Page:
“How long does this have to be?”
Remember asking that in school? When you had to (ugh!) write out a full three sentences? Teachers were demanding too much! And then you get older, and you have to write papers. And they had to be two whole pages? Or five entire pages?
You learned the tricks, didn’t you? Maybe you were someone honest and you didn’t use them, but you knew them. Make the margins just a little larger. Scale up the font juuuuuust enough, but not so much that the teacher notices. You knew what the larger fonts were, didn’t you? You knew how to replace short words with longer words.
But… that doesn’t work when you’re writing novels. Not if you want to give your readers value.
I’ve switched hats in the last week. For the last two years, I’ve concentrated on short stories, but the time has come. I’m now concentrating on some novels. I have what I’d originally intended to be a four-book series ready for a serious effort. Future posts here will probably talk at least a little bit about the business side of things as I learn along the way.
But today, just now, I’ve finished book one. The first book of my epic fantasy series is complete.
…how long does this have to be?
I have a problem. Book one is just over 40,000 words. I’m projecting the entire thing, based on this, to be around 160,000 words.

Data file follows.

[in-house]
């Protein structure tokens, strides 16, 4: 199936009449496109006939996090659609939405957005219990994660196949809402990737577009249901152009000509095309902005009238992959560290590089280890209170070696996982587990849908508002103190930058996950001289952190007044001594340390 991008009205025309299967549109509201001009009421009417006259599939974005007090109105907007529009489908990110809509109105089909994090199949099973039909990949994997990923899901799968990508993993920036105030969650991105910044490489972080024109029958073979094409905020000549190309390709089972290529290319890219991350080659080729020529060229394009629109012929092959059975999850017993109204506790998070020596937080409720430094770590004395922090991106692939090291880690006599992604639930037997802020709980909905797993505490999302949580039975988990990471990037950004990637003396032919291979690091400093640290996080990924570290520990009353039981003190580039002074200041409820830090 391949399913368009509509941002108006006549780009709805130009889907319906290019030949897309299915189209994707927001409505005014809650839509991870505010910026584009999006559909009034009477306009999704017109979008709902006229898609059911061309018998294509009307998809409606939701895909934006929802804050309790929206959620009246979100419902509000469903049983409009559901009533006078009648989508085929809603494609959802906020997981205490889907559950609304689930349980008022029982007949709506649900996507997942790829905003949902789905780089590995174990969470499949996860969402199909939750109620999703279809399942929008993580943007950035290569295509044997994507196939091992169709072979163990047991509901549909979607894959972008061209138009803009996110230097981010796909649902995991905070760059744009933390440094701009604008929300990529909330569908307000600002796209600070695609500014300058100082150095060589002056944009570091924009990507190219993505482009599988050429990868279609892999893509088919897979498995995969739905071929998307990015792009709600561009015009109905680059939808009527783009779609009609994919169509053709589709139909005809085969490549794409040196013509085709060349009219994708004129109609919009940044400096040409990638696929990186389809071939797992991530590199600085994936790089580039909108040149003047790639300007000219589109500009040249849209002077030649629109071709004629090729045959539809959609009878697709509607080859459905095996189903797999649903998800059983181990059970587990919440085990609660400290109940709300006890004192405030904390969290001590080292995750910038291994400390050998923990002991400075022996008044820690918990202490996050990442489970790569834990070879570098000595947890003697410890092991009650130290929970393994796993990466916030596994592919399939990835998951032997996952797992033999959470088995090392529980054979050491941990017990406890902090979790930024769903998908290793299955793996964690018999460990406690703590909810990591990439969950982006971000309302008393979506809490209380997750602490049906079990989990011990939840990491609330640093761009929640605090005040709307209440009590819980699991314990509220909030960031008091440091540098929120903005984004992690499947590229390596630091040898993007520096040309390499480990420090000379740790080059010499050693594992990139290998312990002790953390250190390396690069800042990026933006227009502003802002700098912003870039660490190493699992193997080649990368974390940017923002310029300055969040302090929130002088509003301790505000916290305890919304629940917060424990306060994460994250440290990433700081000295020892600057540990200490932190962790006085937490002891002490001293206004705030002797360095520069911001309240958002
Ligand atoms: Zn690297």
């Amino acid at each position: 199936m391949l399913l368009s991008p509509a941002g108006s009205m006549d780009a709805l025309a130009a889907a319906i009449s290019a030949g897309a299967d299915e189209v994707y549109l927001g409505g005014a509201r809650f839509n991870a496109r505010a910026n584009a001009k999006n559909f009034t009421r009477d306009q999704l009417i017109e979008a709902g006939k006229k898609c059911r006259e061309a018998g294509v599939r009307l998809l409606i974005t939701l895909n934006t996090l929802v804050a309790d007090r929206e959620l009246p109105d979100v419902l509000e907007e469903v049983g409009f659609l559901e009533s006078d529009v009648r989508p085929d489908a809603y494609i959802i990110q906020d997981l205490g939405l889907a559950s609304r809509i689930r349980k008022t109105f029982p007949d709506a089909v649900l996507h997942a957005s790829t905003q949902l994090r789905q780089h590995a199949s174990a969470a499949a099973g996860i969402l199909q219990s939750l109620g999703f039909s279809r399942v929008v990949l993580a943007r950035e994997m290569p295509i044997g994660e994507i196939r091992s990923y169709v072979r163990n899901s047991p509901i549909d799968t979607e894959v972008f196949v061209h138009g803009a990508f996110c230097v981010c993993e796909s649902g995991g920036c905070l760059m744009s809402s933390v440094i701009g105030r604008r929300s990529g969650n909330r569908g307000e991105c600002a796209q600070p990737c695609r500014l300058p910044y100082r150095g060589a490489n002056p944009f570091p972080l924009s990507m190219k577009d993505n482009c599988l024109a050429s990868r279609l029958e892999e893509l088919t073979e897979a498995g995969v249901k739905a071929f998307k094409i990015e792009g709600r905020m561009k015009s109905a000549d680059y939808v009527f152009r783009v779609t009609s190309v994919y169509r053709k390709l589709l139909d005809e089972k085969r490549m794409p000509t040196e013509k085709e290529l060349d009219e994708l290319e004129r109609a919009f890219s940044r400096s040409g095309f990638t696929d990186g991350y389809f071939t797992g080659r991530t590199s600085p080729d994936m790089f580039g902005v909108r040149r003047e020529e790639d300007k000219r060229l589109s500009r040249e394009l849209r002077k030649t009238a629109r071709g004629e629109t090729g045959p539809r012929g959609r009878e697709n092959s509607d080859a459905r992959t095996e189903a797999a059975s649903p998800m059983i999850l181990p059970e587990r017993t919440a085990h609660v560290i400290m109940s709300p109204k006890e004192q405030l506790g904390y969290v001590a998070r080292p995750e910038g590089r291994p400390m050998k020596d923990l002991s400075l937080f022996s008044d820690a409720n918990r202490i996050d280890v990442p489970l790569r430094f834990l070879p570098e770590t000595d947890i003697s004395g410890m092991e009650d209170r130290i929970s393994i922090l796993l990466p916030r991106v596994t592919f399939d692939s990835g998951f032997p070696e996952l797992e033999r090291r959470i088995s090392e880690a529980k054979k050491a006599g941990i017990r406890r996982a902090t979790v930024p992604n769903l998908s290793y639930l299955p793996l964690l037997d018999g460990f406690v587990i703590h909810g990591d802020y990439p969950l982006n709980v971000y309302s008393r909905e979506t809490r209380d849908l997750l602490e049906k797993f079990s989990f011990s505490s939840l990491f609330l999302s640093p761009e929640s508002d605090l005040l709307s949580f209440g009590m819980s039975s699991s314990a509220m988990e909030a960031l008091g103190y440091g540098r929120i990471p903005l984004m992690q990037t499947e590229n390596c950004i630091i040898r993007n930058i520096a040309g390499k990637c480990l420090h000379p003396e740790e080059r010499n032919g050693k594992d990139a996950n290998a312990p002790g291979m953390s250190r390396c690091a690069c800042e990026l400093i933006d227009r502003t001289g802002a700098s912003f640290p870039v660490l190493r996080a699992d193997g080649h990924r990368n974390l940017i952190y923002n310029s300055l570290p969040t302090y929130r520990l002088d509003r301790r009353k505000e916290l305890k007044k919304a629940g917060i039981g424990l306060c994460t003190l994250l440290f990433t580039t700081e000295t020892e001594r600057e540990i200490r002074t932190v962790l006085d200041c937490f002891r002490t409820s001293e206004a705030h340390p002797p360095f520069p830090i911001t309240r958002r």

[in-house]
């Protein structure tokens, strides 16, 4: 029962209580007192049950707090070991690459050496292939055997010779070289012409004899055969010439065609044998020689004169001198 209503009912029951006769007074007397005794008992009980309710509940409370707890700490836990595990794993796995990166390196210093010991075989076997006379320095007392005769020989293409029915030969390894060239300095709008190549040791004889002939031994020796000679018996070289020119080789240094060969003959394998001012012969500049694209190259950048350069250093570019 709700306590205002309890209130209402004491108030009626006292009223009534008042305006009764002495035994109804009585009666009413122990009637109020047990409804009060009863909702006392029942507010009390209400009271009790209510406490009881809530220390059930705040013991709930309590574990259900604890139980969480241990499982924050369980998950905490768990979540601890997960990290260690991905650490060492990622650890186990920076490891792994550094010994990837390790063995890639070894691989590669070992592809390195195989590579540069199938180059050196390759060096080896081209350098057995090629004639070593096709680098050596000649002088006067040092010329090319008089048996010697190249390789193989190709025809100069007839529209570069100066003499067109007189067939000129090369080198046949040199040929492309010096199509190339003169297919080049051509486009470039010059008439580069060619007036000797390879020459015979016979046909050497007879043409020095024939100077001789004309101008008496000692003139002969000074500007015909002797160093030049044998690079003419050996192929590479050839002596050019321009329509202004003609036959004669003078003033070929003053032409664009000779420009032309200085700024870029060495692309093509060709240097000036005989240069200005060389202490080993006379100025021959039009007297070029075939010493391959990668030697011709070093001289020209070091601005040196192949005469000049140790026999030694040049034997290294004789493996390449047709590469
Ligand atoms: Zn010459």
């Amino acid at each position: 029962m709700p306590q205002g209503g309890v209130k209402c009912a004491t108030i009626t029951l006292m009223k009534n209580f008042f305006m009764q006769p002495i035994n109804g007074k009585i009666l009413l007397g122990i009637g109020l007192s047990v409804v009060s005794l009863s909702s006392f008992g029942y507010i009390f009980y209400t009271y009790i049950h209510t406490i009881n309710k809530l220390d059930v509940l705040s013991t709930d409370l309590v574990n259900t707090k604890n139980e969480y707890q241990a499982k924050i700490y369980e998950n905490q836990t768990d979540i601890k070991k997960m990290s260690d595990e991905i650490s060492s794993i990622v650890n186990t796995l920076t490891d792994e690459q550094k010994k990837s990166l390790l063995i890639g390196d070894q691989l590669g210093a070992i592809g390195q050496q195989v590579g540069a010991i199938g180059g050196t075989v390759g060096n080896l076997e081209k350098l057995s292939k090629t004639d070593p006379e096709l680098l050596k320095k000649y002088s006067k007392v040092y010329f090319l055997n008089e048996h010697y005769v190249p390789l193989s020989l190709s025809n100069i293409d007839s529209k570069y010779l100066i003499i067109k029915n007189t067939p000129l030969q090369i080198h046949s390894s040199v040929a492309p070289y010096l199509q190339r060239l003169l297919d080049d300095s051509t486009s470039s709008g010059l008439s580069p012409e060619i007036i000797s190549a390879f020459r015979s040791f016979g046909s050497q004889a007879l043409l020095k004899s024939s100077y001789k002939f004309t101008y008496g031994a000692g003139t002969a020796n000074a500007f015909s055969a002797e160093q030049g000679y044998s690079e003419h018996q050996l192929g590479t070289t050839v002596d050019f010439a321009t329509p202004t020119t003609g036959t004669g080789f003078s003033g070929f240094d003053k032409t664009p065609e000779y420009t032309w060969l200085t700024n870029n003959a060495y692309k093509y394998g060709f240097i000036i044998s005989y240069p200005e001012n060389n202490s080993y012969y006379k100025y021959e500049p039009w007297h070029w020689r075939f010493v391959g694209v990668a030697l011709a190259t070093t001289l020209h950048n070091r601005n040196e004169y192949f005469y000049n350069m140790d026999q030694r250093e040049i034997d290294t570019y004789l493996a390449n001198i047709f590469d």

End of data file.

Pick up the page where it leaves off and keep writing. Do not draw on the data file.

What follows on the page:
How long is that?
Book one, in paperback format, would be between 100 and 150 pages.
For a comparison, The Lion, the Witch, and the Wardrobe is 36,000 words. Here’s a handy chart of other book lengths:
How long should an epic fantasy be? According to several sources, you want an epic fantasy to be at least 90,000 words. (Each of those links goes to excellent articles about story length; if you’re a writer, you would probably benefit from them as much as I did. Check them out, particularly the first link!) I’m definitely over that for the overall series, but not for the individual volumes I have planned.
Of course, the answer to “How long does this have to be” should be, “As long as it takes to tell your story.” And that’s all well and good.
But will it sell?
Let’s admit it: If you saw a book on a shelf at your book store in the adult science fiction and fantasy section that was only slightly longer than The Lion, the Witch, and the Wardrobe, would you even pick it up to look at it?
Now, I do have some options. I could release the four volumes as ebooks at a cheap price and then release the omnibus in hard copy. 160,000 words is a lot for one book, but not terrible – and in fact still shorter than a lot of bestselling fantasies.
So why not just do that? Why not just release one longer book?
Because all the conventional wisdom says that series sell better than stand-alone books. Hook a reader with book one, and if they buy book two, they’ll likely buy the rest of the series.
If I’m going to write, I want to be able to support myself with my writing. I want to at least make enough to pay a bill or two!
I haven’t decided what I’m going to do yet about how I’m going to package this story. I do know I’m going to have final drafts of all four books before I release the first, which means I still have a lot of work to do. That means I have time to consider.
And who knows? Maybe I’ll discover something and book one will grow another 10,000 words. I doubt it, but hey, stranger things have happened, right?